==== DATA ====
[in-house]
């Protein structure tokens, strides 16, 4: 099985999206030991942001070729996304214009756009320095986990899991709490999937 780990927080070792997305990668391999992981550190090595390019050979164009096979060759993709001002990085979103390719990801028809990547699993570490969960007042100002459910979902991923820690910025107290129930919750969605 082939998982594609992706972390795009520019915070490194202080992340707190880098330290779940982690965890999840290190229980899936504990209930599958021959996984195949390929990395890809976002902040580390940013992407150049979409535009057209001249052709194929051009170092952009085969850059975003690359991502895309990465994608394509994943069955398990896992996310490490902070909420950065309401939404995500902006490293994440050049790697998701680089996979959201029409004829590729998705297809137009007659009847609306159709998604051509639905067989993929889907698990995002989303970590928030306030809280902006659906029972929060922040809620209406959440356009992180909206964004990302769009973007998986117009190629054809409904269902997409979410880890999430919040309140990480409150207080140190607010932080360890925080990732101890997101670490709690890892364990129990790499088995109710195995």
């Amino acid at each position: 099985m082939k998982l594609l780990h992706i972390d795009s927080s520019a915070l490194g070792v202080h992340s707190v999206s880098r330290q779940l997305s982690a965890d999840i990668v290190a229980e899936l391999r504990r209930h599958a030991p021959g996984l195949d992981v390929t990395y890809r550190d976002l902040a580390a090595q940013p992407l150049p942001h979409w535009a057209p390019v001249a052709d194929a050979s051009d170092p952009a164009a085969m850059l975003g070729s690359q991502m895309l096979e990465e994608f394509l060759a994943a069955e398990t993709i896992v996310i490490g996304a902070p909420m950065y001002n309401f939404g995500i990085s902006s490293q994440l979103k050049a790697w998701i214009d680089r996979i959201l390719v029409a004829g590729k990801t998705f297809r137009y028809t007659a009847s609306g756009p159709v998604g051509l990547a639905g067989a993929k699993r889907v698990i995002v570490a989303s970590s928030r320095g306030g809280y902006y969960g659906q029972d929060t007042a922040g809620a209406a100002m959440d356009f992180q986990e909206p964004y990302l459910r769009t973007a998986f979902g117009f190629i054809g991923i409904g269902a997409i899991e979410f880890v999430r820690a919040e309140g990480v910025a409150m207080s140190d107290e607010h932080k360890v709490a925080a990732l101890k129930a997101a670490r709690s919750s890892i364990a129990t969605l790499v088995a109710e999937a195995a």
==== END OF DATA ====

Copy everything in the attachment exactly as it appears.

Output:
[in-house]
């Protein structure tokens, strides 16, 4: 099985999206030991942001070729996304214009756009320095986990899991709490999937 780990927080070792997305990668391999992981550190090595390019050979164009096979060759993709001002990085979103390719990801028809990547699993570490969960007042100002459910979902991923820690910025107290129930919750969605 082939998982594609992706972390795009520019915070490194202080992340707190880098330290779940982690965890999840290190229980899936504990209930599958021959996984195949390929990395890809976002902040580390940013992407150049979409535009057209001249052709194929051009170092952009085969850059975003690359991502895309990465994608394509994943069955398990896992996310490490902070909420950065309401939404995500902006490293994440050049790697998701680089996979959201029409004829590729998705297809137009007659009847609306159709998604051509639905067989993929889907698990995002989303970590928030306030809280902006659906029972929060922040809620209406959440356009992180909206964004990302769009973007998986117009190629054809409904269902997409979410880890999430919040309140990480409150207080140190607010932080360890925080990732101890997101670490709690890892364990129990790499088995109710195995």
């Amino acid at each position: 099985m082939k998982l594609l780990h992706i972390d795009s927080s520019a915070l490194g070792v202080h992340s707190v999206s880098r330290q779940l997305s982690a965890d999840i990668v290190a229980e899936l391999r504990r209930h599958a030991p021959g996984l195949d992981v390929t990395y890809r550190d976002l902040a580390a090595q940013p992407l150049p942001h979409w535009a057209p390019v001249a052709d194929a050979s051009d170092p952009a164009a085969m850059l975003g070729s690359q991502m895309l096979e990465e994608f394509l060759a994943a069955e398990t993709i896992v996310i490490g996304a902070p909420m950065y001002n309401f939404g995500i990085s902006s490293q994440l979103k050049a790697w998701i214009d680089r996979i959201l390719v029409a004829g590729k990801t998705f297809r137009y028809t007659a009847s609306g756009p159709v998604g051509l990547a639905g067989a993929k699993r889907v698990i995002v570490a989303s970590s928030r320095g306030g809280y902006y969960g659906q029972d929060t007042a922040g809620a209406a100002m959440d356009f992180q986990e909206p964004y990302l459910r769009t973007a998986f979902g117009f190629i054809g991923i409904g269902a997409i899991e979410f880890v999430r820690a919040e309140g990480v910025a409150m207080s140190d107290e607010h932080k360890v709490a925080a990732l101890k129930a997101a670490r709690s919750s890892i364990a129990t969605l790499v088995a109710e999937a195995a």